Reporters Without Borders has recorded more than 30 attacks on media freedom so far this year, despite reforms and the promises of outgoing President Goodluck Jonathan to ensure the free flow of news during the campaign for the 9 April parliamentary elections and today’s presidential election.
Nigeria has one of the poorest media freedom ratings in Africa and is 145th out of 178 countries in the 2010 Reporters Without Borders worldwide Press Freedom Index. It is a dangerous place for journalists to work.
The country does have a diverse media and a flourishing Internet scene however and the senate passed a law last month giving public access to official information as long as it does not affect national security. But threats, intimidation, physical attacks and unlawful arrests of journalists have remained at an alarming level since the beginning of this year.
Police and intelligence services versus journalists
The country’s State Security Service (SSS), which was on the Reporters Without Borders worldwide list of predators of press freedom for several years until being taken off it in 2010, is still a repressive body, which targets and arrests journalists. US-Nigerian journalist Okey Ndibe was arrested and interrogated at Lagos airport on 8 January this year and his passports seized for two days .
Nankpah Bwakan, a journalist with Newsstar, Francis Zhitta (of Star Pointer) and Nandom Kura (of the News Herald) were arrested on 10 March and held for three days at SSS premises in Plateau state, accused of possessing and distributing leaflets insulting state governor Jonah Jang, which the journalists denied. State information commissioner Gregory Yenlong said they were undermining state security even though the journalists had probably picked them just to read them.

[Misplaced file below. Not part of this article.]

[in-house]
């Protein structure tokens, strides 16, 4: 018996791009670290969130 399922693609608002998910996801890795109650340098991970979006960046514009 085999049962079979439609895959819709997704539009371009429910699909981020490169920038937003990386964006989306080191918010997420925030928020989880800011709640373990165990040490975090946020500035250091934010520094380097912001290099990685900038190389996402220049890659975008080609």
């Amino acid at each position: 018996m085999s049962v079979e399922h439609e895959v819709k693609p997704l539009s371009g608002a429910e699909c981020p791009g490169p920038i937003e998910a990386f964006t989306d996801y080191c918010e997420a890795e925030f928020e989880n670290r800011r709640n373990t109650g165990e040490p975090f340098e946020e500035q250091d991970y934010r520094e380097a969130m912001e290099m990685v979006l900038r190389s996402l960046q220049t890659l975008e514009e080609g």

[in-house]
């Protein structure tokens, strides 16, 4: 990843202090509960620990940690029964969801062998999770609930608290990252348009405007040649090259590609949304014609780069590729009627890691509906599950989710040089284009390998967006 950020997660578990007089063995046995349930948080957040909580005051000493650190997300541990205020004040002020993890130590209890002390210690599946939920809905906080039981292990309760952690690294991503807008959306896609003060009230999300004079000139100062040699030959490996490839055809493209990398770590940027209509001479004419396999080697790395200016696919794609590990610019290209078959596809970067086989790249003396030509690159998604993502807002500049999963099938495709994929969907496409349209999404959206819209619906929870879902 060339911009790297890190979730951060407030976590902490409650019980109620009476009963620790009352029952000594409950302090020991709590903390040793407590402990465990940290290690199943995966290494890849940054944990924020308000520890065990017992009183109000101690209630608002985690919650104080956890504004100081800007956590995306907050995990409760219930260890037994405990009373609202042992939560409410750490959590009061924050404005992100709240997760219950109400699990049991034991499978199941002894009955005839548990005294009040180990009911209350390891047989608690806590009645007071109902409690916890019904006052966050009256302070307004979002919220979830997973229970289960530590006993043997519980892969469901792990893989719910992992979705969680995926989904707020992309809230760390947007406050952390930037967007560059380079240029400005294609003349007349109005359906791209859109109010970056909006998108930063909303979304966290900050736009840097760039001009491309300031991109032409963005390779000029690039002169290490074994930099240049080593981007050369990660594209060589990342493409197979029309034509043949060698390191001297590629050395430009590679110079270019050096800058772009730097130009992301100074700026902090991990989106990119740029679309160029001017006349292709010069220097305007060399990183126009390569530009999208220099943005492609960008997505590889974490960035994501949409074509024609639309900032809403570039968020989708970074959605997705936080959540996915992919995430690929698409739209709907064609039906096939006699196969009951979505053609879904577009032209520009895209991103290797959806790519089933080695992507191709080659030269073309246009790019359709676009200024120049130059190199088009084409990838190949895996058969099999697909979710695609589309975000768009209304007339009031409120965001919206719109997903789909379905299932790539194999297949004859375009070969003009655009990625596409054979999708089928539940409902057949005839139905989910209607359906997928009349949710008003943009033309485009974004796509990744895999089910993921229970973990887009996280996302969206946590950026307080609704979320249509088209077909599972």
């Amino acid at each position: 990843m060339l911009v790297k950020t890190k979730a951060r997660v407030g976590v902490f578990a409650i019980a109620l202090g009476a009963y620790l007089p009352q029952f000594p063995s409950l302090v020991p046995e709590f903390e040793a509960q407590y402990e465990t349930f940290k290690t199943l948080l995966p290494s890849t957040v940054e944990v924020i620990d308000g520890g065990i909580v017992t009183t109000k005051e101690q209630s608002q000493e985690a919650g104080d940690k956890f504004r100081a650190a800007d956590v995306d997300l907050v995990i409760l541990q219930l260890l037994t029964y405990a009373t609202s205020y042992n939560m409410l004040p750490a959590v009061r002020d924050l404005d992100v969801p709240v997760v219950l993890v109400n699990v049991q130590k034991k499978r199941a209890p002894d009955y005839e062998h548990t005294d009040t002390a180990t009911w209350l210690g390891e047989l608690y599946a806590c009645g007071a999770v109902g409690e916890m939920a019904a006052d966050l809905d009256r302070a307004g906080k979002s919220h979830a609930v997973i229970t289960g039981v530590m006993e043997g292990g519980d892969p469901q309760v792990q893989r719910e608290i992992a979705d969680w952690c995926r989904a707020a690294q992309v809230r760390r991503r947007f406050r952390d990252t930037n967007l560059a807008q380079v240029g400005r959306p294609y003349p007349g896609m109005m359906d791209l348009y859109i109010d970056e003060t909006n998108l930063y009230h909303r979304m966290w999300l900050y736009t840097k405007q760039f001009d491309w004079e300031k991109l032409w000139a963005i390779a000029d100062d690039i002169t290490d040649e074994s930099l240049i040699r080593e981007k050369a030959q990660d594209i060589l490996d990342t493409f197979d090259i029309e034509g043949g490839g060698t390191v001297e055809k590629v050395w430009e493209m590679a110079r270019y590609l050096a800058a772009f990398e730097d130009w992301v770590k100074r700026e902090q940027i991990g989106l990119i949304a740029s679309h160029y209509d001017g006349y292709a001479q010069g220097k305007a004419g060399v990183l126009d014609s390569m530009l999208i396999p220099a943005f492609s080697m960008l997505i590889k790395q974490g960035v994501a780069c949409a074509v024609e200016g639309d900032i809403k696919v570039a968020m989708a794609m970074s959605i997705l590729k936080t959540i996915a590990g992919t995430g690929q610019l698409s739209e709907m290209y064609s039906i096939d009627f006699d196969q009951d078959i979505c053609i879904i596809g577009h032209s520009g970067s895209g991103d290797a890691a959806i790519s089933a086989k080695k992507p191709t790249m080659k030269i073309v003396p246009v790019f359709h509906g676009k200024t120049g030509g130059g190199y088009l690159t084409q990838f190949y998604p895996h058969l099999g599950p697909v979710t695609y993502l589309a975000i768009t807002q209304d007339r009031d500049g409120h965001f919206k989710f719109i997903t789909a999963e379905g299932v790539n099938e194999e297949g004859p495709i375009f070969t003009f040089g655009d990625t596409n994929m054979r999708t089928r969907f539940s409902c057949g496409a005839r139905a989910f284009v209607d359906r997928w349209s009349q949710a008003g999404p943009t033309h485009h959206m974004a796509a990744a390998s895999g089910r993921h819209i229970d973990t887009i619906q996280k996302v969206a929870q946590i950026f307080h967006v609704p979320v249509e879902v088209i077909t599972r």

The Kaduna correspondent of the newspaper Punch, Segun Olatunji, was arrested and held at SSS offices for seven hours on 3 April, probably by order of local SSS director Yomi Zamba, after the paper ran an article headed "Angry Voters Set INEC Office Ablaze in Kaduna", about public reaction to postponement of the 2 April parliamentary elections, and which members of the Independent Electoral Commission (INEC) has disliked.
The new national police inspector-general (since September 2010), Hafiz Abukabar Ringim, was involved in other arrests. Abdulazeez Abdullahi, general manager of The People’s Daily, and Ahmed Ibrahim Shekarau, its bureau chief in Utako (Abuja district), were interrogated for six hours by the Special Investigation Unit at police headquarters on 10 January after an article said state governors had paid huge sums to the election campaign of President Jonathan and his vice-president, Namadi Sambo. Presidential adviser Dr Akilu Sani Indabawa had protested about the article and threatened to take the matter before the attorney-general.
Tukur Mamu, editor of the Kaduna weekly Desert Herald, is being hunted down on orders of the police inspector-general. After being warned he was a target, he managed to escape 10 security agents who came to the paper’s offices on 12 April and seized important documents. He had been arrested in 2009 for writing articles deemed to “harm the government’s interests” .
Political parties and governors also threaten media freedom
Political parties and state governors also threaten and harass the media. Journalists who criticise the ruling People's Democratic Party (PDP) are sometimes prevented from reporting on political activities. Ehigimetor Igbaugba, of The News Agency of Nigeria (NAN), was unable to cover the senate primary elections in Auchi (in the southern state of Edo) on 8 January after being detained by PDP officials who criticised articles he had written about the party.